Why a Microsoft billionaire is building the world’s largest plane


It sounds like a scene out of The Aviator, the 2004 movie in which Leonardo DiCaprio played Howard Hughes: Reclusive billionaire builds monster plane that dwarfs any previous aircraft built.

But the Stratolaunch just rolled out by Microsoft billionaire Paul Allen is no Spruce Goose, the all-wooden flying boat Hughes built that flew only once and was originally intended to be a transport aircraft for use in World War II.

Related: 3 Attack Planes the Air Force Will Test to Replace the A-10 Warthog

While the Allen plane may have military applications in the future, it is intended to be a contender in the new space race that is attracting other moneyed dreamers such as Elon Musk and Jeff Bezos.

The aircraft, which is not expected to be operational until 2019, has been designed to launch rockets capable of putting satellites into low Earth orbit (LEO). The idea is that launching rockets from the air is a more efficient and less costly way to send satellites into LEO than conventional – and expensive—ground-based, vertical rocket launches.

But to do that, you need a really big plane, and that's what Allen's Stratolaunch Systems has constructed.

The dimensions of the Stratolaunch (as it's being called for want of another name) are downright mind-boggling:

  • It weighs 500,000 pounds.
  • Its wingspan is 385 feet, wider than a typical block in Manhattan by more than 100 paces.
  • It has six 747 engines.
  • It's 50 feet high.
  • It can accommodate 250,000 pounds of fuel.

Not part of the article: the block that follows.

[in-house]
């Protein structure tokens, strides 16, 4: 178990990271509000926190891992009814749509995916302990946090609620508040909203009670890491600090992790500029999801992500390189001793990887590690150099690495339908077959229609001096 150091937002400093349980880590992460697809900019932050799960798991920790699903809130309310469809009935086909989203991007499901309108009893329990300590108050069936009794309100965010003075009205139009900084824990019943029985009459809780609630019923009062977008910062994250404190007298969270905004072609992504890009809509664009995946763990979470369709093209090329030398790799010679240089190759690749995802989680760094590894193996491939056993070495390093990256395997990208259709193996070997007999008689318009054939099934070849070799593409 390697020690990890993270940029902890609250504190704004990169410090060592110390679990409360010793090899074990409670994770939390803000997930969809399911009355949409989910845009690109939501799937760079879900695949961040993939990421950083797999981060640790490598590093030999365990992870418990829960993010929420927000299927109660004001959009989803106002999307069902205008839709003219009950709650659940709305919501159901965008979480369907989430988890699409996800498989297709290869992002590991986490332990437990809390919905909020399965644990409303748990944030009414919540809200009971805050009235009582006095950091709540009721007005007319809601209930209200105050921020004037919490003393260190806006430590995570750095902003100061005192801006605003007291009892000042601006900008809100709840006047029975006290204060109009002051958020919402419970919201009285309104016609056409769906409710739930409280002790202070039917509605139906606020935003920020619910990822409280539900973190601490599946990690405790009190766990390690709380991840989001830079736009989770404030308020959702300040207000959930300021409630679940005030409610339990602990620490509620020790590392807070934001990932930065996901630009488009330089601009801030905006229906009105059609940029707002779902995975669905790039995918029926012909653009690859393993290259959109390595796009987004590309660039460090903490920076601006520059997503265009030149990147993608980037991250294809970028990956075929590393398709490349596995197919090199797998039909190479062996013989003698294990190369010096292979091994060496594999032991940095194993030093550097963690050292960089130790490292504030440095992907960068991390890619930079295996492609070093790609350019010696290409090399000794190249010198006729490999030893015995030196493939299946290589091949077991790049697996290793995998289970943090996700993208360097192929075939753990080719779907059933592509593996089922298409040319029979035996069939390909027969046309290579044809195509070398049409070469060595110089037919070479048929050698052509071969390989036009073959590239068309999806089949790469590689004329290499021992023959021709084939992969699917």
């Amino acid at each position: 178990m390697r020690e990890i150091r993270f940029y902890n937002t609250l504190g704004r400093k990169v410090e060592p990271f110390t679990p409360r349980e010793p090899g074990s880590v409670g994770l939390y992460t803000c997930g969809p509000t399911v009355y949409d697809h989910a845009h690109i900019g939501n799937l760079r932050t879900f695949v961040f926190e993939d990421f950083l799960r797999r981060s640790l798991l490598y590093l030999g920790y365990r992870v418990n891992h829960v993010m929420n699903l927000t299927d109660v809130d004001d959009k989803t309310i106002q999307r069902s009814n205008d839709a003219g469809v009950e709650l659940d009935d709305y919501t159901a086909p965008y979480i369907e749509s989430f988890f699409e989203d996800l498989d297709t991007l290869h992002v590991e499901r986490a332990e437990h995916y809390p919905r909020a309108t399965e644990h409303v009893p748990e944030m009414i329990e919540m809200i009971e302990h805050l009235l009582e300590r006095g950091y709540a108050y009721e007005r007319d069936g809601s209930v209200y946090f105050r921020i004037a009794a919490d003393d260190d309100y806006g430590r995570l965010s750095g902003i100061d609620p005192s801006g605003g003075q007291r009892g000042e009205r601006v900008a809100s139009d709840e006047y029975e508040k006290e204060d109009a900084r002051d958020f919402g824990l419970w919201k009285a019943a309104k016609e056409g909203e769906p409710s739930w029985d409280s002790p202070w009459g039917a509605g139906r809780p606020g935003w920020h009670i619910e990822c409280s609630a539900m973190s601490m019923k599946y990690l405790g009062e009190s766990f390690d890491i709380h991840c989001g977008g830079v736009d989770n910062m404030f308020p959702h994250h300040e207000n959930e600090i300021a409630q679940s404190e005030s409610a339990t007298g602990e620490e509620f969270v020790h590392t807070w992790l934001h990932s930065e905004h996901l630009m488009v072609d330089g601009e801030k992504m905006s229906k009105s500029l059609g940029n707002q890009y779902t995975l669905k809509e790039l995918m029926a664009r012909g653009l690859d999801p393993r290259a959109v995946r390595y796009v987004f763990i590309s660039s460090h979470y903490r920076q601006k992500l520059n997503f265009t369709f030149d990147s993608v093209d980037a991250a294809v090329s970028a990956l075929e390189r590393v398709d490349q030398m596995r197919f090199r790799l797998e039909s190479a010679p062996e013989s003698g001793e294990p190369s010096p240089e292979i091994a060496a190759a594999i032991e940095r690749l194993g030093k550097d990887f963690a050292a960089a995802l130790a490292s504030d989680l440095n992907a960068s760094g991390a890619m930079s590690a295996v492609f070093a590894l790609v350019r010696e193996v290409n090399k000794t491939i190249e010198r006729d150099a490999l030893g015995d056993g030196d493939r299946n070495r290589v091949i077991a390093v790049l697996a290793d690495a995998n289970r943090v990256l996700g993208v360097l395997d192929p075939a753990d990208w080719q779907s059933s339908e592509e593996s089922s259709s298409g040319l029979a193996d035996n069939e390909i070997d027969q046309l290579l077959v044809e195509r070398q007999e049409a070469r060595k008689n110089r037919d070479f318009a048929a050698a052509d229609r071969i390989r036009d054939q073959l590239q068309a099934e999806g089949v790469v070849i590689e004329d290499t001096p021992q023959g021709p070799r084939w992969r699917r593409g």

• Its maximum takeoff weight is 1.3 million pounds.
  • It has 28 wheels.

In addition, The Washington Post says it has 60 miles of wiring.

In 2016, Stratolaunch Systems partnered with Orbital ATK. Orbital makes Pegasus XL rockets, which can send satellites weighing up to 1,000 pounds into LEO.

Related: Bezos Is Selling $1 Billion of Amazon Stock a Year to Fund Rocket Venture

One Pegasus – or as many as three when at full operational capacity – would be attached to the belly of the big bird and released at around 35,000 feet.

In a statement on the company website, Stratolaunch CEO Jean Floyd said rolling the plane out of its massive construction hangar in Mojave, California, for ground and air testing "marks a historic step in our work to achieve Paul G. Allen's vision of normalizing access to low Earth orbit."

When the Stratolaunch project was begin in 2011, the initial cost of the plane was estimated at $300 million. That's not much more than what the Spruce Goose, completed in 1947, cost in current dollars. But the final price tag was not disclosed.

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